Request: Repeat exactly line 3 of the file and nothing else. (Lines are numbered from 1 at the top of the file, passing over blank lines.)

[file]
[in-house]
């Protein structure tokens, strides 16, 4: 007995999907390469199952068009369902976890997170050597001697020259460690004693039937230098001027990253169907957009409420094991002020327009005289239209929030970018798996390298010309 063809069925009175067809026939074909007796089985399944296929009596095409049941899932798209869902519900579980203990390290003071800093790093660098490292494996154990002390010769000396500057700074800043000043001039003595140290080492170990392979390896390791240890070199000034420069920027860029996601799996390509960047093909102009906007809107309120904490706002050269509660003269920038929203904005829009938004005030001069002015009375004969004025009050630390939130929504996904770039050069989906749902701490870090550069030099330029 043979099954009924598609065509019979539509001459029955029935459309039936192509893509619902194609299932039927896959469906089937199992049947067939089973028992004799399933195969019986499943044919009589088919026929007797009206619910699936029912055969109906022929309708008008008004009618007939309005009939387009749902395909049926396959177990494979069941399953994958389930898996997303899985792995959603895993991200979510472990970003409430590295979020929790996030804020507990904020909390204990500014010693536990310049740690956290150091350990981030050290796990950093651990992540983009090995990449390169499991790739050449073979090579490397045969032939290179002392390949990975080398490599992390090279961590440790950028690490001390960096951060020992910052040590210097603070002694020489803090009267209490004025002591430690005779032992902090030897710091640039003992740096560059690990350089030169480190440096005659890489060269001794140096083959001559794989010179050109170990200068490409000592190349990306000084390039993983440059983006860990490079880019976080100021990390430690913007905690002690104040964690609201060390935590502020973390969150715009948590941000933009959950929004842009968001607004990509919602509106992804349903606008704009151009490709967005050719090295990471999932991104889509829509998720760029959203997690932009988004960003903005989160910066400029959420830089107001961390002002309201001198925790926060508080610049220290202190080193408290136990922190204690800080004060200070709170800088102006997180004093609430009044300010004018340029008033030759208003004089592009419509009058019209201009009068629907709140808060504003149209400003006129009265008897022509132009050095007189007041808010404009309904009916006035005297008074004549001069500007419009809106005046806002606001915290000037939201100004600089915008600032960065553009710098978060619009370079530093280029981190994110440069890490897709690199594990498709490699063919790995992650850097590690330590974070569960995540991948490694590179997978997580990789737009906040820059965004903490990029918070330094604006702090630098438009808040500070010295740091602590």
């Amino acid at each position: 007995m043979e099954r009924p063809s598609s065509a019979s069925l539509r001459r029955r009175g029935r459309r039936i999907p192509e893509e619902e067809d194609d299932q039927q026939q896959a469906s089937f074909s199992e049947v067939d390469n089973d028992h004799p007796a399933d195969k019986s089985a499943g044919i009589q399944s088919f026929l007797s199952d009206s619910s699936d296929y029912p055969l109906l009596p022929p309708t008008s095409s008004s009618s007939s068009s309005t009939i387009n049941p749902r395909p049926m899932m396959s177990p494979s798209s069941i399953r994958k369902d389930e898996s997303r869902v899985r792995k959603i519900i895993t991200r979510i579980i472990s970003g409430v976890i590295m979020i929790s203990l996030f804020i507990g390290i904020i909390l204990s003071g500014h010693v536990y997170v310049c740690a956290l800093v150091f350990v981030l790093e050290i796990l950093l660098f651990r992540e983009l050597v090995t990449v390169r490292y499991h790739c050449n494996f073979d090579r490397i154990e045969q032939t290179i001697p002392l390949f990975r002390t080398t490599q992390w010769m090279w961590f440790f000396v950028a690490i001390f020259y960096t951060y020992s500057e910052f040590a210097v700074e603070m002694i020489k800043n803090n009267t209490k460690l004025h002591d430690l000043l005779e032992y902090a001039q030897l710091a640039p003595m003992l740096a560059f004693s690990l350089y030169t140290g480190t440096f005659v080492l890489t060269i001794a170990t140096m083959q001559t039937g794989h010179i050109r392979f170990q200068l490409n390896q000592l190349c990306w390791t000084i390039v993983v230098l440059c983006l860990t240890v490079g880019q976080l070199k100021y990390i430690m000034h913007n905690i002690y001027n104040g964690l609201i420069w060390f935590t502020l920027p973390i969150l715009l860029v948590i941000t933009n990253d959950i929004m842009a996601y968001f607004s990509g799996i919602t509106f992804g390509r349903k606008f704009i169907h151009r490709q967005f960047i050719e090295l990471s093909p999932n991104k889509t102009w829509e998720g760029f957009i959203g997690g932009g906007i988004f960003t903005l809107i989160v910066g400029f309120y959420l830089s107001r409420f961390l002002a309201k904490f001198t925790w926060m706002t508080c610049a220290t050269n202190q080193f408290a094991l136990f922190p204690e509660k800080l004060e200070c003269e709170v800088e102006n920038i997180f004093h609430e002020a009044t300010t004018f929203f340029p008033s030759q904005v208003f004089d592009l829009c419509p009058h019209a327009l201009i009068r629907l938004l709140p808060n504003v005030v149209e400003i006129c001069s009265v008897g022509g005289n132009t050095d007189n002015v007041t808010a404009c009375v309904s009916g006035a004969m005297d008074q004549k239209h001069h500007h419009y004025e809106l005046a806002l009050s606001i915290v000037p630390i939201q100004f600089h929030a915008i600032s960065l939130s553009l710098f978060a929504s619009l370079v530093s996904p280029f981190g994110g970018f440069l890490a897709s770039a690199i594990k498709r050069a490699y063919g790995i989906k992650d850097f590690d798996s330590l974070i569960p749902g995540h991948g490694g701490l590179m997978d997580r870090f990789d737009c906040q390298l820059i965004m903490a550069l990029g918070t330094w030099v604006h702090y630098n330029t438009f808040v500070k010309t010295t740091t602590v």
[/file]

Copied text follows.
């Amino acid at each position: 007995m043979e099954r009924p063809s598609s065509a019979s069925l539509r001459r029955r009175g029935r459309r039936i999907p192509e893509e619902e067809d194609d299932q039927q026939q896959a469906s089937f074909s199992e049947v067939d390469n089973d028992h004799p007796a399933d195969k019986s089985a499943g044919i009589q399944s088919f026929l007797s199952d009206s619910s699936d296929y029912p055969l109906l009596p022929p309708t008008s095409s008004s009618s007939s068009s309005t009939i387009n049941p749902r395909p049926m899932m396959s177990p494979s798209s069941i399953r994958k369902d389930e898996s997303r869902v899985r792995k959603i519900i895993t991200r979510i579980i472990s970003g409430v976890i590295m979020i929790s203990l996030f804020i507990g390290i904020i909390l204990s003071g500014h010693v536990y997170v310049c740690a956290l800093v150091f350990v981030l790093e050290i796990l950093l660098f651990r992540e983009l050597v090995t990449v390169r490292y499991h790739c050449n494996f073979d090579r490397i154990e045969q032939t290179i001697p002392l390949f990975r002390t080398t490599q992390w010769m090279w961590f440790f000396v950028a690490i001390f020259y960096t951060y020992s500057e910052f040590a210097v700074e603070m002694i020489k800043n803090n009267t209490k460690l004025h002591d430690l000043l005779e032992y902090a001039q030897l710091a640039p003595m003992l740096a560059f004693s690990l350089y030169t140290g480190t440096f005659v080492l890489t060269i001794a170990t140096m083959q001559t039937g794989h010179i050109r392979f170990q200068l490409n390896q000592l190349c990306w390791t000084i390039v993983v230098l440059c983006l860990t240890v490079g880019q976080l070199k100021y990390i430690m000034h913007n905690i002690y001027n104040g964690l609201i420069w060390f935590t502020l920027p973390i969150l715009l860029v948590i941000t933009n990253d959950i929004m842009a996601y968001f607004s990509g799996i919602t509106f992804g390509r349903k606008f704009i169907h151009r490709q967005f960047i050719e090295l990471s093909p999932n991104k889509t102009w829509e998720g760029f957009i959203g997690g932009g906007i988004f960003t903005l809107i989160v910066g400029f309120y959420l830089s107001r409420f961390l002002a309201k904490f001198t925790w926060m706002t508080c610049a220290t050269n202190q080193f408290a094991l136990f922190p204690e509660k800080l004060e200070c003269e709170v800088e102006n920038i997180f004093h609430e002020a009044t300010t004018f929203f340029p008033s030759q904005v208003f004089d592009l829009c419509p009058h019209a327009l201009i009068r629907l938004l709140p808060n504003v005030v149209e400003i006129c001069s009265v008897g022509g005289n132009t050095d007189n002015v007041t808010a404009c009375v309904s009916g006035a004969m005297d008074q004549k239209h001069h500007h419009y004025e809106l005046a806002l009050s606001i915290v000037p630390i939201q100004f600089h929030a915008i600032s960065l939130s553009l710098f978060a929504s619009l370079v530093s996904p280029f981190g994110g970018f440069l890490a897709s770039a690199i594990k498709r050069a490699y063919g790995i989906k992650d850097f590690d798996s330590l974070i569960p749902g995540h991948g490694g701490l590179m997978d997580r870090f990789d737009c906040q390298l820059i965004m903490a550069l990029g918070t330094w030099v604006h702090y630098n330029t438009f808040v500070k010309t010295t740091t602590v």